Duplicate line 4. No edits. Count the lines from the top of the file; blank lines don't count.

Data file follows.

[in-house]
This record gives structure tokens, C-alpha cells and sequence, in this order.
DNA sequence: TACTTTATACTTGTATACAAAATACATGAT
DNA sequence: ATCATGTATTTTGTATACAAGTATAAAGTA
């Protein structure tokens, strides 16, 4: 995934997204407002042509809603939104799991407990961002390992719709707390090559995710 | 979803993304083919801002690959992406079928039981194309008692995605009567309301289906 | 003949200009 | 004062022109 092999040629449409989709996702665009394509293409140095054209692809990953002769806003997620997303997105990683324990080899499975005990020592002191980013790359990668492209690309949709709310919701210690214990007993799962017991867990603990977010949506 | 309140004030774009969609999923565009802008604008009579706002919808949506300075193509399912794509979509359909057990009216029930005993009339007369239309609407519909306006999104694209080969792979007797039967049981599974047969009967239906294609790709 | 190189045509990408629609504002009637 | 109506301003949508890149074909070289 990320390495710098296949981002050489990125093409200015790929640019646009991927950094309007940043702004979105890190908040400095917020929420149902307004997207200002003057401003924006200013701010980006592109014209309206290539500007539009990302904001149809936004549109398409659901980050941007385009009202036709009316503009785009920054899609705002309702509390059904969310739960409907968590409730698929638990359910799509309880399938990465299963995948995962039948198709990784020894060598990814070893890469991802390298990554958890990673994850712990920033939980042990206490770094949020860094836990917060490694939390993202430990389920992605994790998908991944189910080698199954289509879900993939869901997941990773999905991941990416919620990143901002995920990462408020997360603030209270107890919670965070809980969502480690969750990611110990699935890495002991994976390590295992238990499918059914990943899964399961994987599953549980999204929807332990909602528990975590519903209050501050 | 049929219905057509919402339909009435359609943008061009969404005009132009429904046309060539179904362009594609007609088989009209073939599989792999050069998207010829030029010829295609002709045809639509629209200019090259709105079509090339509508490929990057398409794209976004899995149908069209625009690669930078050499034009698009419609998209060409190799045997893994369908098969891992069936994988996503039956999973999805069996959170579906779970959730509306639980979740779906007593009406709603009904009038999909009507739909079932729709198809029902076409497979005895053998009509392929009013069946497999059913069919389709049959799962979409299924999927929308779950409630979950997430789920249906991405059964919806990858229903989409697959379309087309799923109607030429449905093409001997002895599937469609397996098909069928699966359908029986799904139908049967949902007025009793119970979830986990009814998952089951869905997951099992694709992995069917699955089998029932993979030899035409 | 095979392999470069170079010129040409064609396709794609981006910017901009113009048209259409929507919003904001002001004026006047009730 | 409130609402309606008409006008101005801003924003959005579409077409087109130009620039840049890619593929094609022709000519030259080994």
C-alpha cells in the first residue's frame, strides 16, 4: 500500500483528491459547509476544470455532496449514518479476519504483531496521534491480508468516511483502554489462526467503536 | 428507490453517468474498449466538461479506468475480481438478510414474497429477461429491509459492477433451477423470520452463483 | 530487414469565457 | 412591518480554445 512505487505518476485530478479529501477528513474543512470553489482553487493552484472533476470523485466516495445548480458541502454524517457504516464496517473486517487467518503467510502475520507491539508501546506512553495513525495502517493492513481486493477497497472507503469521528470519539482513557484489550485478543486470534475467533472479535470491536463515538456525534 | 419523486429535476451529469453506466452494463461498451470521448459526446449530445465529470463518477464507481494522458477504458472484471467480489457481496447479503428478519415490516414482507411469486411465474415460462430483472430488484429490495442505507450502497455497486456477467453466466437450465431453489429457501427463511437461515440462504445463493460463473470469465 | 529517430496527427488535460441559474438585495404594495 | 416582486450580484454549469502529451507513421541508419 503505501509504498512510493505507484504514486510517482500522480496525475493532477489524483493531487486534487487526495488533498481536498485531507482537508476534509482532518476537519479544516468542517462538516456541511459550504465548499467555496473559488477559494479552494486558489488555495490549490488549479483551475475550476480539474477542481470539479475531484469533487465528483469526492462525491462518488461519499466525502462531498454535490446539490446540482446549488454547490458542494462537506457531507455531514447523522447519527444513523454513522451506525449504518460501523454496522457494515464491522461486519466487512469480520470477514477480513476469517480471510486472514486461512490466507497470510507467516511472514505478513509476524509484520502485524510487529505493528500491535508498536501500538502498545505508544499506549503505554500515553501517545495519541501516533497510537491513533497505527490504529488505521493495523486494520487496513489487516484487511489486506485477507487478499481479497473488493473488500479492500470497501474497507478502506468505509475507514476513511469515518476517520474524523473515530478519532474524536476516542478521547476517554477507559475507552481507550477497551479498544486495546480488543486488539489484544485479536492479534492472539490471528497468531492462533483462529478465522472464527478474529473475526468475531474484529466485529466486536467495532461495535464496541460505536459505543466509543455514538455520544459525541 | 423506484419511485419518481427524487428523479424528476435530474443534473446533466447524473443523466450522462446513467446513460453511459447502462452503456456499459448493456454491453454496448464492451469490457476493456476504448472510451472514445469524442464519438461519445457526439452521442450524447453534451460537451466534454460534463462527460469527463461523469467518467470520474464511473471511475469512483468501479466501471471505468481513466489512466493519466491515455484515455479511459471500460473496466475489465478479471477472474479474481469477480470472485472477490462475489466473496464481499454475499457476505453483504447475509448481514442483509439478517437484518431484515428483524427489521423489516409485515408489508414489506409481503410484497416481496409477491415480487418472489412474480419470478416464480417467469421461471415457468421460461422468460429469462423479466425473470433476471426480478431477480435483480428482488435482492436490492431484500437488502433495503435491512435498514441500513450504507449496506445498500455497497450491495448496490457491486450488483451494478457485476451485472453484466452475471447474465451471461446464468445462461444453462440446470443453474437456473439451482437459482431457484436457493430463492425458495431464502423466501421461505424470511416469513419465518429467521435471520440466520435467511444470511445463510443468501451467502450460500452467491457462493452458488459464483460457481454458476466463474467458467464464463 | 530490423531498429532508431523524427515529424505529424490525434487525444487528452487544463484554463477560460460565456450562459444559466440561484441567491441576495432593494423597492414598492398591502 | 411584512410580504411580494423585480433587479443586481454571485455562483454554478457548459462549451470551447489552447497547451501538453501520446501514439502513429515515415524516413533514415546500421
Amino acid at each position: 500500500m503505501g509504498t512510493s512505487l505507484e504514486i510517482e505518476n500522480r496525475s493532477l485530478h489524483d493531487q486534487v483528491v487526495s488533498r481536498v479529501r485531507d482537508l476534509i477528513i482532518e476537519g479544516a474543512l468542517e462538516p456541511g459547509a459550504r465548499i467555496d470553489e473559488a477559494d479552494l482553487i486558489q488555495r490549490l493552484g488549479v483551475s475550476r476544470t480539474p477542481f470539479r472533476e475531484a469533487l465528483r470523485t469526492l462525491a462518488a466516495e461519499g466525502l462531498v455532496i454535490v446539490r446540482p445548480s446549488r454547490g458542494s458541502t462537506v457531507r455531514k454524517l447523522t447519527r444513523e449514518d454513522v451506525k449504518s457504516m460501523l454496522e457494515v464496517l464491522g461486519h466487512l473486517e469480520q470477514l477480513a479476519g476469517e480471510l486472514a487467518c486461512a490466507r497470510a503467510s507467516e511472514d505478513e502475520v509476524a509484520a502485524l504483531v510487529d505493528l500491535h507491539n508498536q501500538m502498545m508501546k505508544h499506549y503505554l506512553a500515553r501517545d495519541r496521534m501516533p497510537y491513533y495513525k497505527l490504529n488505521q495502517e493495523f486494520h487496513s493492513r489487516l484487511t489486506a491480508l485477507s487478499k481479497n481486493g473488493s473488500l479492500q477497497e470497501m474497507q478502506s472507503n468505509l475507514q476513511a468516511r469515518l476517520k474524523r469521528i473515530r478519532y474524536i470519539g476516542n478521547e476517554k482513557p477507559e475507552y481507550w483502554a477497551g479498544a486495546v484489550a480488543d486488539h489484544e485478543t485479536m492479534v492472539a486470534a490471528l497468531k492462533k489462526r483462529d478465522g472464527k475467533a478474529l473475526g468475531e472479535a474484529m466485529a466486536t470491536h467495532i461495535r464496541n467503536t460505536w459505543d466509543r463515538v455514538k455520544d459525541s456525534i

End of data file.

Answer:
DNA sequence: ATCATGTATTTTGTATACAAGTATAAAGTA